Perhaps even more problematic than the rhetorical violence displayed in Charlottesville was the mobilization of armed militias. In countries such as Lebanon, Iraq or Yemen, such militias would be a tell-tale sign that the state has lost its monopoly over the legitimate use of . Of course, one may point out that this was just a display of military capabilities, and there was no physical engagement in armed action. Yet in my research, I find that having such military capabilities can lead to a slippery slope of militarization that ultimately does result in behavioral engagement in violence, and moreover in a gradual escalation of both the scope and the type of violence used.
Other cross-regional studies of armed groups also reveal that violence can have an emergent character and develop in action, heightening radicalism almost imperceptibly. Groups that have military capabilities also generally develop clandestinely, and the process of joining such a group in and of itself can lead to a gradual process of radicalization both in terms of ideas and behavior. This means that it is important to recognize that while the white supremacist protesters marching with guns were not actively engaged in armed attacks, they were passively violent, displaying the capability and intent to instill harm.
What does this mean in the post Charlottesville reality? First, we need to recognize that nonviolence is not simply the absence of physical violence. When we speak of nonviolent methods explicitly avoiding the threat or use of violence, we should also recognize the power of violent rhetoric, and the importance of violent capabilities. Second, if we are interested in protecting human life and reducing violence in society, then we need to expand our policy beyond fighting terrorism abroad, and focus on the many forms of violence that are present in our society. Third, we need to have a national conversation around these difficult cases when freedom of speech blends into hate speech, and the right of individuals to carry weapons turns into organized non-state actors possessing an armed wing. The ACLU is starting to rethink its position, announcing that it will no longer defend hate groups that protest with firearms. While this is a step towards the recognition that violence is multifaceted, dealing with the potential of violent escalation in the United States requires is a much broader conversation that should involve a variety of social actors, as well as academics and policy-makers.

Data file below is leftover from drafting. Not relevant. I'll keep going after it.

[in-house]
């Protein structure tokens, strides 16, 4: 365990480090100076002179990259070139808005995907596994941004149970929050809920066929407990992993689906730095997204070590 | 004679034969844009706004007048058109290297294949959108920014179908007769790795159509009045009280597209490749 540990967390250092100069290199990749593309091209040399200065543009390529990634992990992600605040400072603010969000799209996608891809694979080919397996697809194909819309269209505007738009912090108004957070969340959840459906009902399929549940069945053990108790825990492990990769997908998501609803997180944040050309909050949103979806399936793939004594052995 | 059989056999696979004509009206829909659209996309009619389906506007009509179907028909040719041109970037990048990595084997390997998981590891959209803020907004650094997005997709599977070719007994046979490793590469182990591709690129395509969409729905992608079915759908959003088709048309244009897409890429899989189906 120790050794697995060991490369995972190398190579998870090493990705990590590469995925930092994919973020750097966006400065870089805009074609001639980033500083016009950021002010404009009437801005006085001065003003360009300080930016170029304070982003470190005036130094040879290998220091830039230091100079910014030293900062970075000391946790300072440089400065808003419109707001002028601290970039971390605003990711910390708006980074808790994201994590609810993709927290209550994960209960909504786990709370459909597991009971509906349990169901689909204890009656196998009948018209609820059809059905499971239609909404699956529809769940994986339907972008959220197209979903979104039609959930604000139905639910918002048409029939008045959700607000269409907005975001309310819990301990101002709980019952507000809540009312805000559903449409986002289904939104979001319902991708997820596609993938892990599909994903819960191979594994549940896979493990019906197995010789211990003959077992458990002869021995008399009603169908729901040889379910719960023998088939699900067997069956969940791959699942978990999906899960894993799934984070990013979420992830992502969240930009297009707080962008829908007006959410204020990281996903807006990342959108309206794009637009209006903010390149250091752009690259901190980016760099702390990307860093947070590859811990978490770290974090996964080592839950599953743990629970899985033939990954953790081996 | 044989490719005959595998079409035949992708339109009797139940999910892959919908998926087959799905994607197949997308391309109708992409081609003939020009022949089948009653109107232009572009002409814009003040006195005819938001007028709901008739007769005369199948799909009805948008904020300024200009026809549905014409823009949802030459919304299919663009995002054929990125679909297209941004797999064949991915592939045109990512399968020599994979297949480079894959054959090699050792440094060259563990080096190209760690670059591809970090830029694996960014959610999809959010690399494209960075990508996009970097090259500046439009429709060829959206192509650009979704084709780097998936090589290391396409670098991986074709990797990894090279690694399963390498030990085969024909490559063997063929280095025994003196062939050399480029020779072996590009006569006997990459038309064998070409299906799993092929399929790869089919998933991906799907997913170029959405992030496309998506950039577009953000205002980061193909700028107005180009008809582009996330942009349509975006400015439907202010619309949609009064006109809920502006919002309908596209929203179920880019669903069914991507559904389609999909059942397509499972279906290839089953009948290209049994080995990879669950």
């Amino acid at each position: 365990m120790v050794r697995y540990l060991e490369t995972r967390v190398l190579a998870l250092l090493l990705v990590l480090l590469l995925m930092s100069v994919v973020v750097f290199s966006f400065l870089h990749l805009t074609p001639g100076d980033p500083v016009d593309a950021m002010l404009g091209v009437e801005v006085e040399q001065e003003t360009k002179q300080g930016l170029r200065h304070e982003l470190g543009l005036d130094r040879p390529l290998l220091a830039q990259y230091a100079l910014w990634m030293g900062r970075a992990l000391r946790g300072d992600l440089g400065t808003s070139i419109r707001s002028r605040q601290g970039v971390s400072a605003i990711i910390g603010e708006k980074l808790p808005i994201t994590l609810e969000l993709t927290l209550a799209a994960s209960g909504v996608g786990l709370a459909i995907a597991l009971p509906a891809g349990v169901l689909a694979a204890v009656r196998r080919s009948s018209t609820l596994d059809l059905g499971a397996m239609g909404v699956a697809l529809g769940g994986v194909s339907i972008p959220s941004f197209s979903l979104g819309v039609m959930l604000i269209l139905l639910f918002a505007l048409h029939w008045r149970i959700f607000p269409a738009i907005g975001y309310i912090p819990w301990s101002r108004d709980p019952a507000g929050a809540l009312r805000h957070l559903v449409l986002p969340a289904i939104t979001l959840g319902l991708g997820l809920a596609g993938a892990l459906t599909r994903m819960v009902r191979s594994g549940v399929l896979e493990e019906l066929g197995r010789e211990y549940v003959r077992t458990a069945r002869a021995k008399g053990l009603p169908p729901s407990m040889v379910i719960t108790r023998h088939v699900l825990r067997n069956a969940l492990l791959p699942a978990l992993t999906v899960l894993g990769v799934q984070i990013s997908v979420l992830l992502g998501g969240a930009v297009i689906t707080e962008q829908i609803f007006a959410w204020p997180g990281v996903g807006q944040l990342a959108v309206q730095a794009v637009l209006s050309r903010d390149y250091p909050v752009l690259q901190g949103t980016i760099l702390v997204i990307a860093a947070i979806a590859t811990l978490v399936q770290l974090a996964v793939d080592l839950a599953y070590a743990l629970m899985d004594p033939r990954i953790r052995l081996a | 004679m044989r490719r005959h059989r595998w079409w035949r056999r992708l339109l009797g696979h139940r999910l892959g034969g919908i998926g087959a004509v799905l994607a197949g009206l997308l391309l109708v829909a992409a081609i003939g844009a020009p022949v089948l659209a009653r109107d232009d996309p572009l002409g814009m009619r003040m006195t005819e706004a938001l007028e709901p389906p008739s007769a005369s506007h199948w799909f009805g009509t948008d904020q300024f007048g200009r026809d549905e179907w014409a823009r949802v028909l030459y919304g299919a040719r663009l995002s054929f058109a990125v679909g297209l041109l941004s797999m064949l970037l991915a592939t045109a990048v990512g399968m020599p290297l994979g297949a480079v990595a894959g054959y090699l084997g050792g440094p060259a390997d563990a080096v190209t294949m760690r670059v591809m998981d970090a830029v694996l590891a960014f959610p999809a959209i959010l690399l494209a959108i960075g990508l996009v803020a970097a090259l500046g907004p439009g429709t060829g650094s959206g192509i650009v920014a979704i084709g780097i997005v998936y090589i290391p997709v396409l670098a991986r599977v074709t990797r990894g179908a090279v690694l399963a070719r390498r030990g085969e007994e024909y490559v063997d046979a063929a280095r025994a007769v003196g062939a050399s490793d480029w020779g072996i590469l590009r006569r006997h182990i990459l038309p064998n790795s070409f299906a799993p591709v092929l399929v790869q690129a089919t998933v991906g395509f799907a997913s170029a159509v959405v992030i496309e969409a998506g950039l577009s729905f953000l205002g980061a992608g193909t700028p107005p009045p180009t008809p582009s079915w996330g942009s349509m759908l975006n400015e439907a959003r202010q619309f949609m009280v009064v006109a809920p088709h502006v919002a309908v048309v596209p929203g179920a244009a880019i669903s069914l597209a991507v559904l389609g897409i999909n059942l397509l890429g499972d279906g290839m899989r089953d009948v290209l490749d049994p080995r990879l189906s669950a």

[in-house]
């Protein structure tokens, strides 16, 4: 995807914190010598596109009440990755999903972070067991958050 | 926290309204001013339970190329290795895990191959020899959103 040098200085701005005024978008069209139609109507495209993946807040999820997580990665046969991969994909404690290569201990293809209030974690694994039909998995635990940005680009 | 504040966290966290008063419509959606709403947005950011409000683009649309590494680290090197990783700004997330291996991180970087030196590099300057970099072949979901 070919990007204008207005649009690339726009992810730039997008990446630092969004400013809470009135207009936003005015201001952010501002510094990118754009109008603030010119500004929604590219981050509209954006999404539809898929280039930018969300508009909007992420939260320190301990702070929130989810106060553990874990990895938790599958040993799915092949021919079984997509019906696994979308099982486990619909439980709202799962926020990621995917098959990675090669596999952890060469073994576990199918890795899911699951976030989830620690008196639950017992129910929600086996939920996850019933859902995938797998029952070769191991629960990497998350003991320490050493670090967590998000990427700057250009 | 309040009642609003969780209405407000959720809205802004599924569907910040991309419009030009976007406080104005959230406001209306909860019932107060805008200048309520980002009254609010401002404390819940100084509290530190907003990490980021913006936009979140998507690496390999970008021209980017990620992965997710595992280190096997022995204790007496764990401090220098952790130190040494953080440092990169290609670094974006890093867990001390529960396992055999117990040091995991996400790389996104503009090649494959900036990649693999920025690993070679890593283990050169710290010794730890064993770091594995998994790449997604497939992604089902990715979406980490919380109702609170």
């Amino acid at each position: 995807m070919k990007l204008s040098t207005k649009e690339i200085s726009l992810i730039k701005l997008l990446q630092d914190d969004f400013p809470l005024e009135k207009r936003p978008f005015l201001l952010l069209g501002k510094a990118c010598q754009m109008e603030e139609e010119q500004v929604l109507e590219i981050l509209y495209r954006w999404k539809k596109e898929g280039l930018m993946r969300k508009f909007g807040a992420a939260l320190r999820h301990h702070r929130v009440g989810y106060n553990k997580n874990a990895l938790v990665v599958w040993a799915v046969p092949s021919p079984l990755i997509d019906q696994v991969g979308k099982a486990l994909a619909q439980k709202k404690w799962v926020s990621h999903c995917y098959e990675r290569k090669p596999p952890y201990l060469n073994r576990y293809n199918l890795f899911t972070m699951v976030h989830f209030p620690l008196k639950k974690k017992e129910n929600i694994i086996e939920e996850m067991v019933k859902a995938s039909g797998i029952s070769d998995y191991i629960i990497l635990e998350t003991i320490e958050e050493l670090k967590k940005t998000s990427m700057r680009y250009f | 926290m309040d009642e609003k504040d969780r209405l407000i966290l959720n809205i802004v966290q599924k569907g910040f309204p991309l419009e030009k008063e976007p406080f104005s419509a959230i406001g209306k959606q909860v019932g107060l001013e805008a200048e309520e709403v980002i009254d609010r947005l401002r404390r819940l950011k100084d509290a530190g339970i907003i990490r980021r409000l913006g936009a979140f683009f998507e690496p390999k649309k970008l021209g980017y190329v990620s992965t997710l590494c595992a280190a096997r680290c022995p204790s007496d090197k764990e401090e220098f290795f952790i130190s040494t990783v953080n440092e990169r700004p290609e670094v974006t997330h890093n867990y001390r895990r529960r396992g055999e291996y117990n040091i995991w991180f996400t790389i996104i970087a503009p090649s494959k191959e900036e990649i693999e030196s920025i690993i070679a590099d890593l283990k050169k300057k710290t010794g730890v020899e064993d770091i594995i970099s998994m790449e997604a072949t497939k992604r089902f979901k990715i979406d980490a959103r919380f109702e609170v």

Ioana Emy Matesan focuses on Middle East politics, particularly security and political violence, democratization and Islamist movements. In Egypt and Indonesia, Matesan conducted National Science Foundation-supported fieldwork exploring why groups adopt or abandon violence and how tactical and ideological change happens within Islamist movements. She has also researched and published on Hamas and the Israeli-Palestinian conflict, new security challenges in the Middle East and North Africa after the Arab Spring, and the dynamics of resistance to foreign rule. Her research has appeared in Studies in Conflict and Terrorism, Terrorism and Political Violence, Journal of Strategic Security, and Nations and Nationalism.